qualified as a foreign corporation in Pennsylvania, and has not consented to the jurisdiction of Pennsylvania courts (Lunn affidavit, paragraph 4). According to defendants' assertion on pages 23 and 24 of their Memorandum in Support of the Motion to Dismiss, this is also true of Babcock.
The critical issue for this court's consideration is whether Babcock and Babcock International have carried on a continuous and systematic business in Pennsylvania through their relationship with Acco such that they are subject to the jurisdiction of this court. However, because plaintiff has petitioned for an opportunity to conduct discovery on this issue, the court will also address the question of whether plaintiff should be given leave to do so prior to disposition of defendants' motion.
A. Personal Jurisdiction
It is an established principle of law that even though a parent corporation is not located in or personally doing business in a state, the parent may be subject to the jurisdiction of that state if a subsidiary located therein is deemed to be merely an "alter ego" of the parent. Indian Coffee Corp. v. Procter and Gamble Co., 482 F. Supp. 1098, 1104 (W.D. Pa. 1980). The question of whether a non-resident parent corporation is subject to the jurisdiction of a state via the presence in that state of a subsidiary was addressed by the Supreme Court in Cannon Manufacturing Company v. Cudahy Co., 267 U.S. 333, 45 S. Ct. 250, 69 L. Ed. 634 (1925). In that case, a North Carolina corporation brought an action against an Alabama corporation which had an office in North Carolina. Because the Alabama corporation was wholly owned by a Maine corporation, the plaintiff also made the Maine corporation a defendant. The Maine corporation did not have offices in North Carolina and therefore objected that the federal court in North Carolina did not have personal jurisdiction over it.
The Court found as a factual matter, that the Maine corporation dominated and controlled the Alabama corporation through its ownership of the stock of the Alabama corporation, but that the two corporations were distinct corporate entities. Affirming the lower court's dismissal of the action against the Maine corporation, the Court held that the separation between the two corporations was sufficient to prevent the Maine corporation from being amenable to suit in North Carolina. Id. at 336-337.
"Pennsylvania, like most jurisdictions, has adopted the Cannon rule." Indian Coffee Corp., supra, at 1104, citing Botwinick v. Credit Exchange Inc., 419 Pa. 65, 213 A.2d 349 (1965). As a result, this court is obligated to apply the Cannon rule to the facts in the present case.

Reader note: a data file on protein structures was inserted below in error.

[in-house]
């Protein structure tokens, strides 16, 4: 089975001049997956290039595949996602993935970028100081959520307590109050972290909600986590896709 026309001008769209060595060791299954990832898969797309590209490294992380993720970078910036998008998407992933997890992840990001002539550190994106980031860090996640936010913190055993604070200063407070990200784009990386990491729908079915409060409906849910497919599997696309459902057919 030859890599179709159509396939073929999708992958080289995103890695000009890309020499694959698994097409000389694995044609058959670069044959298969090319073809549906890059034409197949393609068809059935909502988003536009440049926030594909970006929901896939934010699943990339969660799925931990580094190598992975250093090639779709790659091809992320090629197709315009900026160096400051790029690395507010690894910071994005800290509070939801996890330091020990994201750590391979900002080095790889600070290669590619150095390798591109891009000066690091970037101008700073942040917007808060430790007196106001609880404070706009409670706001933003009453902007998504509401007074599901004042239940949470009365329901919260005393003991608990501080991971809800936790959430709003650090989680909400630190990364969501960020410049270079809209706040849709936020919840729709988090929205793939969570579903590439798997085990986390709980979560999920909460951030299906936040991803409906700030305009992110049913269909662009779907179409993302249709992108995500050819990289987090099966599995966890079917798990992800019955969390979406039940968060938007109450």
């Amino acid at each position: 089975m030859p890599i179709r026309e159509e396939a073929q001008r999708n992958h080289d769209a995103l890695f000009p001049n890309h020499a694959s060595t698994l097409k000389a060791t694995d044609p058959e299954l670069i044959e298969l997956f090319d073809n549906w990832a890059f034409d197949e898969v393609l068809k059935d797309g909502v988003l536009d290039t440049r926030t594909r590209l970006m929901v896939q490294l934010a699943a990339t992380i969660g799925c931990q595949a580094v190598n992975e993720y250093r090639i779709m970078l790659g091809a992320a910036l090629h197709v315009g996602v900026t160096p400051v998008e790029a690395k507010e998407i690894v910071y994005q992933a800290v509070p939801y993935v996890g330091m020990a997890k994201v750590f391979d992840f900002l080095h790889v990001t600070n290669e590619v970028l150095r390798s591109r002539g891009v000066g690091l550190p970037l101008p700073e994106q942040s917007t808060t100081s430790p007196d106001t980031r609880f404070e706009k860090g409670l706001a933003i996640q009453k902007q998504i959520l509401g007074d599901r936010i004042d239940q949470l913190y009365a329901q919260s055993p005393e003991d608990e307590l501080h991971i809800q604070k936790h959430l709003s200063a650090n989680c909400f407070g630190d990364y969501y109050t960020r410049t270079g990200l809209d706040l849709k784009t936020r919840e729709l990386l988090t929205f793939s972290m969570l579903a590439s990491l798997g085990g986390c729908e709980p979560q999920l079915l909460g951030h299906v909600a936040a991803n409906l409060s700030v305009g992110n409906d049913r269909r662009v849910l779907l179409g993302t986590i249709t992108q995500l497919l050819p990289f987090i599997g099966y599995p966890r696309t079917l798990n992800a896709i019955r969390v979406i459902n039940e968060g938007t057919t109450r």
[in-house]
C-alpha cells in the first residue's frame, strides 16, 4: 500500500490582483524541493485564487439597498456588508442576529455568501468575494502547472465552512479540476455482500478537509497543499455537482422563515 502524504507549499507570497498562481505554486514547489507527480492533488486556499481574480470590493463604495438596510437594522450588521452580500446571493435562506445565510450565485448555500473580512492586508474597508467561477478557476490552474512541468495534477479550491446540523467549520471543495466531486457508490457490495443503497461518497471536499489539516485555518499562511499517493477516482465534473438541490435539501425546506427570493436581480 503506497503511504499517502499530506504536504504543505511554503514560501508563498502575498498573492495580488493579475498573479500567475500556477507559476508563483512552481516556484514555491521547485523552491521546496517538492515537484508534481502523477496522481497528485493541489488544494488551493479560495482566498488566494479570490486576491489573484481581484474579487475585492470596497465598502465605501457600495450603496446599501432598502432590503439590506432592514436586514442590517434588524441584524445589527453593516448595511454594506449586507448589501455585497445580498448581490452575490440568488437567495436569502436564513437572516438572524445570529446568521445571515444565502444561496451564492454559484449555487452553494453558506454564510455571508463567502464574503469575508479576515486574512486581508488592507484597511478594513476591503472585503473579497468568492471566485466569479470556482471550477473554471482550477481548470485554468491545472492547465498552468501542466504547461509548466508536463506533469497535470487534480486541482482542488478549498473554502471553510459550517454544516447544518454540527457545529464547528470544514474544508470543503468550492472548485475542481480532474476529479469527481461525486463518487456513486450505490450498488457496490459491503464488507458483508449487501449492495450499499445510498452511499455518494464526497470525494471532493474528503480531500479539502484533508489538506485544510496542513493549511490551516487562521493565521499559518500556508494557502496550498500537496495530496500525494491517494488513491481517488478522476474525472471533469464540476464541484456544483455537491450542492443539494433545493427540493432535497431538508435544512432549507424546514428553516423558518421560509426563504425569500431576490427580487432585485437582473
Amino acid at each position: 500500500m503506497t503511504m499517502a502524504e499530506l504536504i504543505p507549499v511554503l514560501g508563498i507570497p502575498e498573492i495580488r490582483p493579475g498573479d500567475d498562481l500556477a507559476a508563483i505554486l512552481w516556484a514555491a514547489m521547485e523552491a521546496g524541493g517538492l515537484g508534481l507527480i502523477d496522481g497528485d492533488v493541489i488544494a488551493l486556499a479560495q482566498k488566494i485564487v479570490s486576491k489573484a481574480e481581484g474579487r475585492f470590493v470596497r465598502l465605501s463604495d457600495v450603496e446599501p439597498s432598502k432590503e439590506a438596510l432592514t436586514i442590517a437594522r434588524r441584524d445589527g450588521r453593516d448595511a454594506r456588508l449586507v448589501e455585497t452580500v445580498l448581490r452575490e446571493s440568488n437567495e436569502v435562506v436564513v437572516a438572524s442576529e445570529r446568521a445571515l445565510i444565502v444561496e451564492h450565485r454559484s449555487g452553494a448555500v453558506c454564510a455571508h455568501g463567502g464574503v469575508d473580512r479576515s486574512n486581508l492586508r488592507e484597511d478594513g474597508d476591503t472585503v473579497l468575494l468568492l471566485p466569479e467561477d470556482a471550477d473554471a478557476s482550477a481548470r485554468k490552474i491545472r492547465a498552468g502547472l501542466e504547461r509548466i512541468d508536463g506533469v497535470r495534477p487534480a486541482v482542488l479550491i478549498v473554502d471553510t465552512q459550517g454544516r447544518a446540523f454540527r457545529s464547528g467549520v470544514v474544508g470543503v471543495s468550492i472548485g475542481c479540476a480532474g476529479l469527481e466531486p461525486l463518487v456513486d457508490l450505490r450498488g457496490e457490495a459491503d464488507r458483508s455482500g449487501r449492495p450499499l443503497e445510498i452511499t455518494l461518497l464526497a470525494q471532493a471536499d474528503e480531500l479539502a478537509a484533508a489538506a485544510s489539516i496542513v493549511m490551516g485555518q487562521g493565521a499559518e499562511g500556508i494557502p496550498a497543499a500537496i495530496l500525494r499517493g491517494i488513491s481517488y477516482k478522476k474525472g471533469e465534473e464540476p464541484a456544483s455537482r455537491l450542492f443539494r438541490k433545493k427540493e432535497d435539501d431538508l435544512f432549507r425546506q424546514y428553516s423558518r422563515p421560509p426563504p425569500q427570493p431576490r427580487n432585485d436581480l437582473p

It is undisputed that Acco, like the Alabama corporation in Cannon, is a wholly owned subsidiary of Babcock, which in turn is wholly owned by Babcock International. However, the affidavits which have been submitted by the defendants indicate that each of the three corporations is a separate entity, each having its own bylaws, articles of incorporation and board of directors. Defendants admit that the boards of the three companies share several directors, and plaintiff emphasizes this fact in its reply to defendants' Motion to Dismiss.
Where a parent company constitutes one hundred percent of the stockholders of the subsidiary, it is to be expected that there will be directors which are common to the boards of both. It is quite possible that those who occupy such positions might exercise some degree of control over the subsidiary. Nevertheless, as long as the corporations are separate entities, the subsidiary will not be deemed to be the "alter ego" of the parent, no matter how much control the parent exercises. Cannon, supra.
In Bellomo v. Pennsylvania Life Co., 488 F. Supp. 744 (S.D. N.Y. 1980), the plaintiff sought to establish jurisdiction over the defendant on the basis of actions taken by the defendant's subsidiaries. The court held that:
Where a holding company is nothing more than an investment mechanism - a device for diversifying risk through corporate acquisitions - the subsidiaries conduct business not as its agents but as its investments. The business of the parent is the business of investment, and that business is carried out entirely at the parent level. Where, on the other hand, the subsidiaries are created by the parent, for tax or corporate finance purposes, to carry on business on its behalf, there is no basis for distinguishing between the business of the parent and the business of the subsidiary. There is a presumption, in effect, that the parent is sufficiently involved in the operation of the subsidiaries to become subject to jurisdiction.